Monash University has put out a call for music academics to fill a number of positions at the Sir Zelman Cowen School of Music. The University’s Faculty of Arts is inviting applicants to join what the school is describing as an exciting phase of growth and development.
Monash music students performing music by Elena Kats-Chernin in a performance by the Monash University Singers. Photo © Richard Turton
The University is encouraging music scholars, artistic researchers in classical music, composers and electronic music artists with Doctoral qualifications to apply. The school, which is led by Head of School Professor Cat Hope, is looking for a number of academics across Classical Music Performance, as well as in the Composition area, and a Professor of Music. The flexible application process involves the submission of an Expression of Interest alongside a Curriculum Vitae – providing the opportunity for academics to outline their proposed contribution to and alignment with the schools trajectory.
“We pride ourselves on contemporary music pedagogies that prepare musicians for the future world of music; a collaborative, always-changing, digitally supported environment where music is a central and essential component of life, as well as an extraordinary opportunity to excel in artistry. We focus on contemporary practice whilst ensuring we cover foundational studies in performance technique, collaborative skills, contextual and historical studies,” Professor Hope said. “We are looking to grow our academic numbers, and are seeking the best music academics to join us.”
Diversity and inclusion is a core commitment of Monash, she said, which is Australia’s largest university and was ranked 16th in the world for Performing Arts in the QS World University Rankings for 2019. “We are proud to be awarded the prestigious citation of Employer of Choice for Gender Equality for our leading practice in advancing gender equity. Monash University is proactively ensuring the future of music is inclusive and diverse.”
Women and people from culturally diverse backgrounds have are strongly encouraged to apply, as are Australian academics currently residing overseas.
Professor Hope has outlined her vision for the school in an article published by the Music Trust, What can [should?] a music school in a modern Australian university look like?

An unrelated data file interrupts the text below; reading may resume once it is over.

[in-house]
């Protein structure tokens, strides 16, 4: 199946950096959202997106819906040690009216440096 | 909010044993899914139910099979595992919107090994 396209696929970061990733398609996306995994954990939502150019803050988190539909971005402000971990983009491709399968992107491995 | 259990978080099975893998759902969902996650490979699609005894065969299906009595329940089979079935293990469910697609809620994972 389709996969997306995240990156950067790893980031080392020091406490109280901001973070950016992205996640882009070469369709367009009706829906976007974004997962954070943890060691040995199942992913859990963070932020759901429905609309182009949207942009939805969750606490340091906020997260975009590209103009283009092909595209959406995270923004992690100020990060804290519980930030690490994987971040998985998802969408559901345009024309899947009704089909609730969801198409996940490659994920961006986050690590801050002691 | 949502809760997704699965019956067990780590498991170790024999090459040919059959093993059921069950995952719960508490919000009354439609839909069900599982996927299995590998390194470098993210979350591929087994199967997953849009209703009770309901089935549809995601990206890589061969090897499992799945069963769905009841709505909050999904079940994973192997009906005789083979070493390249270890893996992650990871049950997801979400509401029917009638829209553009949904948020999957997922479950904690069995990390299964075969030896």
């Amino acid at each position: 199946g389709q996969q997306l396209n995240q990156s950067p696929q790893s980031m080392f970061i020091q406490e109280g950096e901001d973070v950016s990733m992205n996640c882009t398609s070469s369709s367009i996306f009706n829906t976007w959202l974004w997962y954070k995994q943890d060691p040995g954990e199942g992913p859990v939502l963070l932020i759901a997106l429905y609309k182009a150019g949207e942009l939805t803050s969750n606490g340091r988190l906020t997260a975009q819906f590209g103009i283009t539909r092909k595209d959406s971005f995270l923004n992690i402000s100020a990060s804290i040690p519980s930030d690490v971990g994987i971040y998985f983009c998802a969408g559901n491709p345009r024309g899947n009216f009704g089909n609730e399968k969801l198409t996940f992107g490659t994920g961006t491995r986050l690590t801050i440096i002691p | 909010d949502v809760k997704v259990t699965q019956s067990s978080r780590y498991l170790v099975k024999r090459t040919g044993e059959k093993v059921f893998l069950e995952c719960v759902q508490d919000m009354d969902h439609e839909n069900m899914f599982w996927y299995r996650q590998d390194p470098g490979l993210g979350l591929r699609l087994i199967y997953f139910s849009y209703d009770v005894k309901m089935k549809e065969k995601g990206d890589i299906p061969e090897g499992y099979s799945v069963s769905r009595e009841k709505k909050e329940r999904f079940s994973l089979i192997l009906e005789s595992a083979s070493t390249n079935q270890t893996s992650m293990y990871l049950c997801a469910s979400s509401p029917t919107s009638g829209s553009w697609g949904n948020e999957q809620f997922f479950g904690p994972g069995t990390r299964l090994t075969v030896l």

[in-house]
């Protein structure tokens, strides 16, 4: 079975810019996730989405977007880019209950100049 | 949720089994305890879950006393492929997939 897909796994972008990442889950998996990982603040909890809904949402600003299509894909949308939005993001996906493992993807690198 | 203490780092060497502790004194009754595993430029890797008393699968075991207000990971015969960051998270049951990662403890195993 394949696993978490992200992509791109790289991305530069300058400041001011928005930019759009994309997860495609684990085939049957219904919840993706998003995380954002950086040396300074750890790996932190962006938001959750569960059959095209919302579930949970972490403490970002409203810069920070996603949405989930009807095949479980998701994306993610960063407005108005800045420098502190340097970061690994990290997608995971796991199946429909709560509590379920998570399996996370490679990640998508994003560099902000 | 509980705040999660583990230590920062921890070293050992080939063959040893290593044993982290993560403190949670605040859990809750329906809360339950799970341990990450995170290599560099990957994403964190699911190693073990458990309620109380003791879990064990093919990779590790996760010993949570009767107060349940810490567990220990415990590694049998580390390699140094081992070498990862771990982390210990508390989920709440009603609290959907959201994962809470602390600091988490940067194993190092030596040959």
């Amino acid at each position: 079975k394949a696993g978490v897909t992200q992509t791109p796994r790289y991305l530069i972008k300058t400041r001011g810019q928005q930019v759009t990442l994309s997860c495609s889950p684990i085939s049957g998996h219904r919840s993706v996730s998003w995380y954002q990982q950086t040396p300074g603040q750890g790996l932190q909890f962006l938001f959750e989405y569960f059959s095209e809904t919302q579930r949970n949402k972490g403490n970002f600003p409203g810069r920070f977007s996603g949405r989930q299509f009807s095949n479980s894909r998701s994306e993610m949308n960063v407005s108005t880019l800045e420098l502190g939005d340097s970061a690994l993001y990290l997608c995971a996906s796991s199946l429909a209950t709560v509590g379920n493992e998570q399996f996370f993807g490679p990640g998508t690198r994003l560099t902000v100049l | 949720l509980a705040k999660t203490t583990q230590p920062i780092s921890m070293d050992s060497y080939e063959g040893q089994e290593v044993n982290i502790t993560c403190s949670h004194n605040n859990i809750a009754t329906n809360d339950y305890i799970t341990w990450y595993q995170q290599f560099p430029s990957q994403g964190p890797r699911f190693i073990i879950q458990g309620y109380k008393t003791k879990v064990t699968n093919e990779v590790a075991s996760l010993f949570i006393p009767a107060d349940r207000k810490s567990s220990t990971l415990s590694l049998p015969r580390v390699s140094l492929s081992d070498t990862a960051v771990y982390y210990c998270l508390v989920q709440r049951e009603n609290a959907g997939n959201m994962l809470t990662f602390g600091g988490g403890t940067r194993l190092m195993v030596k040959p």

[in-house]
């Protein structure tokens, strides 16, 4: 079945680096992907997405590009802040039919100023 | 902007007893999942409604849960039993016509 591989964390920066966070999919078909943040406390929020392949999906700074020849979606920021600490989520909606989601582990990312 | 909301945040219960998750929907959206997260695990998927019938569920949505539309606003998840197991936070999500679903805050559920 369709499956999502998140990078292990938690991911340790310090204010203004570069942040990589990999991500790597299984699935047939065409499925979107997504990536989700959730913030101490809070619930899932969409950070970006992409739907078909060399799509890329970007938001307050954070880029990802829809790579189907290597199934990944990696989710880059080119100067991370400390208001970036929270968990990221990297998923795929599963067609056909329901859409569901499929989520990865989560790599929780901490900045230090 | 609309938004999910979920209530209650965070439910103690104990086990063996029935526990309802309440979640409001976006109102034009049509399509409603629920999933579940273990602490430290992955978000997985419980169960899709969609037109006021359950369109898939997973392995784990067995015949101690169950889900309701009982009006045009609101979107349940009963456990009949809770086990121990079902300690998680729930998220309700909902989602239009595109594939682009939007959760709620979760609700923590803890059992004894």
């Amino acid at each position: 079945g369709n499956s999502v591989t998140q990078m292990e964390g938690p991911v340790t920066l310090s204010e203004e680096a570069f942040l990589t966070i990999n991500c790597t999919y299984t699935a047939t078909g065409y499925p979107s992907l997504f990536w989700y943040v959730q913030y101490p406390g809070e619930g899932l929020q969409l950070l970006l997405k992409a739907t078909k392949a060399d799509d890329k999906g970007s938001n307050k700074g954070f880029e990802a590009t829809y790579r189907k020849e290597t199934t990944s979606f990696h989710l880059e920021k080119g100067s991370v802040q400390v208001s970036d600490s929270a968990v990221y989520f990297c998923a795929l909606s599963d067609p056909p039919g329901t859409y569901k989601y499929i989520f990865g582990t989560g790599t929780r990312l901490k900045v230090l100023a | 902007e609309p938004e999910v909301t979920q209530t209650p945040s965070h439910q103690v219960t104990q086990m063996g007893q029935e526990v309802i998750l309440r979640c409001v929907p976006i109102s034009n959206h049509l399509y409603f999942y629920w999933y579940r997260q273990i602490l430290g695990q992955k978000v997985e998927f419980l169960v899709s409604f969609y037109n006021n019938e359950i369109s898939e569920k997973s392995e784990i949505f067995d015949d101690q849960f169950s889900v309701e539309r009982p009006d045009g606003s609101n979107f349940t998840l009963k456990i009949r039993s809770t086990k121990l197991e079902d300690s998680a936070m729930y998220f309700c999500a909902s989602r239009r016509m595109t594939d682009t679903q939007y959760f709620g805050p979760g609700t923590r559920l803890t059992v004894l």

“Why a high level of familiarity with Australian music is not a key component of Australian tertiary music education has always puzzled me. Is it not key to understanding our musical culture? Is it not a way to find a point of difference as musicians, composers and musicologists in the competitive market ecology of music internationally?” she asks. “The rich, intertwined cultural diversity that Australian music making consists of is surely something to engage in with pride and enthusiasm. To this end, our school has a focus on music in Australia: its diversity, uniqueness and importance in the world. All our performance graduates will have performed and studied Australian compositions, be exposed to Indigenous music makers, and understand music from our region.”
She also raised the challenges posed by ‘curriculum crowding’ in a university sector that needs to address a changing music world, while also covering historical Western music traditions. “We provide our aspiring musicians with the chance to learn their craft the best they can, whilst developing critical thinking and preparing them for the evolving International music industry,” she concludes. “Whilst music educators can use experience and research to shape curriculum and inspire students, we also need to listen to young people and inform our decisions with their hopes. Music education is for them, the future of music.”
Potential applicants are invited to submit Expressions of Interest by July 14, 2019, at 11:55pm AEST